Traditionally kava has been mainly used for chronic irritation of the urogenital tract, especially gonorrhoea. Very early research found that kavain was active against the gonococcus, although later research found kava to be devoid of antibacterial activity (activity against the gonococcus was not tested).( 23)

Adverse Effects

Long term consumption of large quantities of kava causes a characteristic skin lesion. The skin becomes pigmented, dry and covered with scales. It has been suggested that this rash may be due to a deficiency of one of the B vitamins, but a clinical trial of 100 mg of nicotinamide per day failed to have a significant effect.( 41) The rash quickly regresses if kava intake is ceased. A clinical pharmacological evaluation of DHM found that doses of 300 to 800 mg per day produced a scaly skin rash in a high percentage of subjects.( 4)

The adverse effects of heavy kava usage in an Australian aboriginal community have been reported.( 42) Kava users were more likely to have adverse biochemical and haematological changes and the typical scaly rash. However the kava consumption was extremely high, more than 310 g/week for 35 of the 39 kava users. Also it has been questioned whether all the adverse effects reported were only due to kava consumption,( 43) since ethanol in large doses can potentiate the toxicity of kava.( 27)

The use of a standardized extract of kava equivalent to a daily dose of 210 mg of kava lactones did not result in adverse effects during up to eight weeks of continuous use.( 39, 40) A potentiation of central acting agents such as alcohol, barbiturates, antidepressants and sedatives is possible however.

Dosage

For anxiolytic activity the following doses are recommended:

Standardized preparations -100 to 200 mg of kava lactones per day

Dried rhizome -1.5 to 3 g per day

Alcoholic 1:2 extract - 3 to 6 ml per day (20 to 40 ml/per week)

The daily dose should be divided throughout the day. Clinical trials on the standardized extract employed doses at the higher end of this range. For hypnotic activity the same daily quantity should be taken as a single dose one hour before bed.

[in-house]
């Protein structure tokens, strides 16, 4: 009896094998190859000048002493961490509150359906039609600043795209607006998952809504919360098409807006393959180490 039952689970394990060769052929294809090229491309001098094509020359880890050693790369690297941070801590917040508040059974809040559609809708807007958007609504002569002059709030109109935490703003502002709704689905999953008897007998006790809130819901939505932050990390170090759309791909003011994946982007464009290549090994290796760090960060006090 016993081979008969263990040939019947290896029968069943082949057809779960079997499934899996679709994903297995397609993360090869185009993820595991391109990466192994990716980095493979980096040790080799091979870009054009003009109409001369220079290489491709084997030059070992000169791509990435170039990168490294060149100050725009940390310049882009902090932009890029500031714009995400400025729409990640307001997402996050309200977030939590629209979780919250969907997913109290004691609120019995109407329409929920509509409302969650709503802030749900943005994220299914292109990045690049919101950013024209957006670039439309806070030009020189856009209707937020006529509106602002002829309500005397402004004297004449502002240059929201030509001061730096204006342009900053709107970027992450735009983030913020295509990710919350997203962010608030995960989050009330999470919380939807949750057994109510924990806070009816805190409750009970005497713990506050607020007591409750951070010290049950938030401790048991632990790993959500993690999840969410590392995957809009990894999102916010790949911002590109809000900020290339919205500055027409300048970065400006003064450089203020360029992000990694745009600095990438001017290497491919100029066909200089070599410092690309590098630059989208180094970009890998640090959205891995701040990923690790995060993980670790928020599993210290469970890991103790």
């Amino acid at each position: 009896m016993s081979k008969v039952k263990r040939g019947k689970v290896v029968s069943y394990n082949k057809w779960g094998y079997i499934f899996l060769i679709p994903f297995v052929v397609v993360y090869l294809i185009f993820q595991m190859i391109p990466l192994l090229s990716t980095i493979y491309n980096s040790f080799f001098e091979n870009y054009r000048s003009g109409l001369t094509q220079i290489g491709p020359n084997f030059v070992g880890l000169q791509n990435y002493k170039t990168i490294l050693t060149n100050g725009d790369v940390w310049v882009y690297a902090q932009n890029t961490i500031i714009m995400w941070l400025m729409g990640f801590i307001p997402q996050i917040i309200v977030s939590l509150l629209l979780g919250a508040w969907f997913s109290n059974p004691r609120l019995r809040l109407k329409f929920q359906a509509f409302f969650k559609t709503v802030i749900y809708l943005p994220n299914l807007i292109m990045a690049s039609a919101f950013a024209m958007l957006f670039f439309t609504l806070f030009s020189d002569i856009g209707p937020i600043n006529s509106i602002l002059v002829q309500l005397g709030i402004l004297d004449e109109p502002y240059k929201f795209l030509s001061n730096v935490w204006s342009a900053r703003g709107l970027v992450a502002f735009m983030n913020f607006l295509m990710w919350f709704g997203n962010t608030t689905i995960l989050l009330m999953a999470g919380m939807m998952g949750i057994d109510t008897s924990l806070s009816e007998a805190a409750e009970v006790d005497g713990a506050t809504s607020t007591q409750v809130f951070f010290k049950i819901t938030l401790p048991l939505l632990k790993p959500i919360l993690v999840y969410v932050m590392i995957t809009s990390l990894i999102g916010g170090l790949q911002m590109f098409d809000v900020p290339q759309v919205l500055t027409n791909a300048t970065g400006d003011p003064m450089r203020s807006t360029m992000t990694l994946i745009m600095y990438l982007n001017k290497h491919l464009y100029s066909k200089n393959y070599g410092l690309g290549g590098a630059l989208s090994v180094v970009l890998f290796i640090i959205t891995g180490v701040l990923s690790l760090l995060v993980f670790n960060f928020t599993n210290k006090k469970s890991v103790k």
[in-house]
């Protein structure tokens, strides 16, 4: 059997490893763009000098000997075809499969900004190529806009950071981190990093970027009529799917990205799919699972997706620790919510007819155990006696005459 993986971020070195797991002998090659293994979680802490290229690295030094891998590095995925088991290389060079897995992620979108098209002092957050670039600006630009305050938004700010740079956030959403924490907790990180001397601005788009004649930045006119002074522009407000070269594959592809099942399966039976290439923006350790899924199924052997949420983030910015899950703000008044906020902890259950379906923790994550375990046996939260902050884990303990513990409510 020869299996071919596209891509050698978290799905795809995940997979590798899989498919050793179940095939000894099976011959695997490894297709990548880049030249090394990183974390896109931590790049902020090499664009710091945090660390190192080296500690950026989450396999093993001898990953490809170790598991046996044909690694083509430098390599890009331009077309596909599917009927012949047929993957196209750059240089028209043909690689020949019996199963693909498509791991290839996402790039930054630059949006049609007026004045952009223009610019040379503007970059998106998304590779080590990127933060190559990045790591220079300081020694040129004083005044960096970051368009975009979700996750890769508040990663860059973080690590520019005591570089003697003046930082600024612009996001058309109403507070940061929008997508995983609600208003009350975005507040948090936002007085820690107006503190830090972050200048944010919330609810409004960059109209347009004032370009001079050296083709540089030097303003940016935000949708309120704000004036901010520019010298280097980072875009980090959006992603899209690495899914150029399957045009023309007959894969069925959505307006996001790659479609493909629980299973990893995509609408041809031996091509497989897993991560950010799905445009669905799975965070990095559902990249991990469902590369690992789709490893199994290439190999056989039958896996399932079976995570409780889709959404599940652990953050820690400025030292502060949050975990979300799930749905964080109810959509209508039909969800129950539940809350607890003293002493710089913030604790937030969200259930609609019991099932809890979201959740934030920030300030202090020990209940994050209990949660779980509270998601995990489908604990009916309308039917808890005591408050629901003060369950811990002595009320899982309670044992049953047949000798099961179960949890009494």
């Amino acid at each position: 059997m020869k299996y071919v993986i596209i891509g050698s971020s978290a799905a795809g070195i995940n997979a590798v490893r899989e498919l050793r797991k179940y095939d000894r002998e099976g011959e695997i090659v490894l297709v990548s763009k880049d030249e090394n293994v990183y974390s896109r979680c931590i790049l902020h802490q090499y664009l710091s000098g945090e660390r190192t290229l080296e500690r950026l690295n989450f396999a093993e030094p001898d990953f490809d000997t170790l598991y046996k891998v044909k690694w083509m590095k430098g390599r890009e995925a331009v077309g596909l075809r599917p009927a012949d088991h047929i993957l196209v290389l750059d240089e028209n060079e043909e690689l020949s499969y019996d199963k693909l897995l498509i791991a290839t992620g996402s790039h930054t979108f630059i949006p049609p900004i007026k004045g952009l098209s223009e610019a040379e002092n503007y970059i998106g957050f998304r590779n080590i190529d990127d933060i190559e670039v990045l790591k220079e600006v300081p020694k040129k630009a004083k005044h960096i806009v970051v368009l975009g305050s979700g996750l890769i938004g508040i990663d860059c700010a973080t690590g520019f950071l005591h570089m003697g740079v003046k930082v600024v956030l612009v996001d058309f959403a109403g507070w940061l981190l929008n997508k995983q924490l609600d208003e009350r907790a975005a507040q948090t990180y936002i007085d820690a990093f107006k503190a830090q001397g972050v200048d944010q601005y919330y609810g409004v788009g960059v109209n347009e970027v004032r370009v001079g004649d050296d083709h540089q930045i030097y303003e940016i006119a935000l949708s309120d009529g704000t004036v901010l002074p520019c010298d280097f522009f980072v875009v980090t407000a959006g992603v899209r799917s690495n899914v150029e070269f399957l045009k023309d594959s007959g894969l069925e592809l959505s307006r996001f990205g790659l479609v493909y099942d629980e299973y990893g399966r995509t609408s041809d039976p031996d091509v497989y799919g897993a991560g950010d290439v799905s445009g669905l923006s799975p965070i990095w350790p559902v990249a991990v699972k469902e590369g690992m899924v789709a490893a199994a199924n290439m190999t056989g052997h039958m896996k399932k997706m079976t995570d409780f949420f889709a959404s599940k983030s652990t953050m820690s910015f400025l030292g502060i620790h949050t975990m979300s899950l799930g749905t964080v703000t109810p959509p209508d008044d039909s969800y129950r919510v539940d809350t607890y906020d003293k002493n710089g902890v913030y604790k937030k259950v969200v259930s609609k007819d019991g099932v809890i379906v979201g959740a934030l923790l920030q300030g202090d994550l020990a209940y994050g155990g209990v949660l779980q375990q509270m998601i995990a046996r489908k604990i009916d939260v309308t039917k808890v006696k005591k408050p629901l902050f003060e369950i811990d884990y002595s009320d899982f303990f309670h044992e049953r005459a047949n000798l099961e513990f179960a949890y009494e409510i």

For the other effects of kava, similar or higher doses may be required. Long term use of a dose equivalent to 400 mg or more of kava lactones per day is likely to cause a scaly skin rash in some patients.

To put therapeutic doses of kava in perspective, a standard bowl of kava beverage contains about 250 mg of kava lactones,( 44) and several bowls may be consumed at one sitting.
References

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(24.) Duffield AM, Jamieson DD, Lingard RO, Duffield PH, Bourne DJ, Identification of Some Human Urinary Metabolites of the Intoxicating Beverage Kava. J Chromatogr 1989; 475:273-281.

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(38.) Lindenberg D, Pitule-Schodel H, D,L-Kavain in Comparison with Oxazepam in Anxiety Disorders. A double-blind Study of Clinical Effectiveness. Fortschr Med 1990; 108:49-50.

(39.) Kinzler E, Kromer J, Lehmann E, Effect of a Special Kava Extract in Patients with Anxiety-, tension-, and excitation states of non-psychotic genesis. Double Blind Study with Placebos over 4 weeks. Arzneim-Forsch 1991; 41:584-588.

(40.) Warnecke G, Psychosomatic Dysfunctions in the Female Climacteric. Fortschr Med 1991; 109:119-122.

(41.) Ruze P, Kava-induced Dermopathy: A Niacin Deficiency? The Lancet 1990; 335:1442-1445.

(42.) Mathews JD, Riley MD, Fejo L, Munoz E, Milns NR, Gardner ID, Powers JR, Ganygulpa E, Gununuwawuy BJ, Effects of the Heavy Usage of Kava on Physical Health: Summary of a Pilot Survey in an Aboriginal Community. The Medical Journal of Australia 1988; 148:548-555.

(43.) Douglas W, The Effects of Heavy Usage of Kava on Physical Health. The Medical Journal of Australia 1988; 149:341-342.

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Townsend Letter for Doctors & Patients.

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By Kerry Bone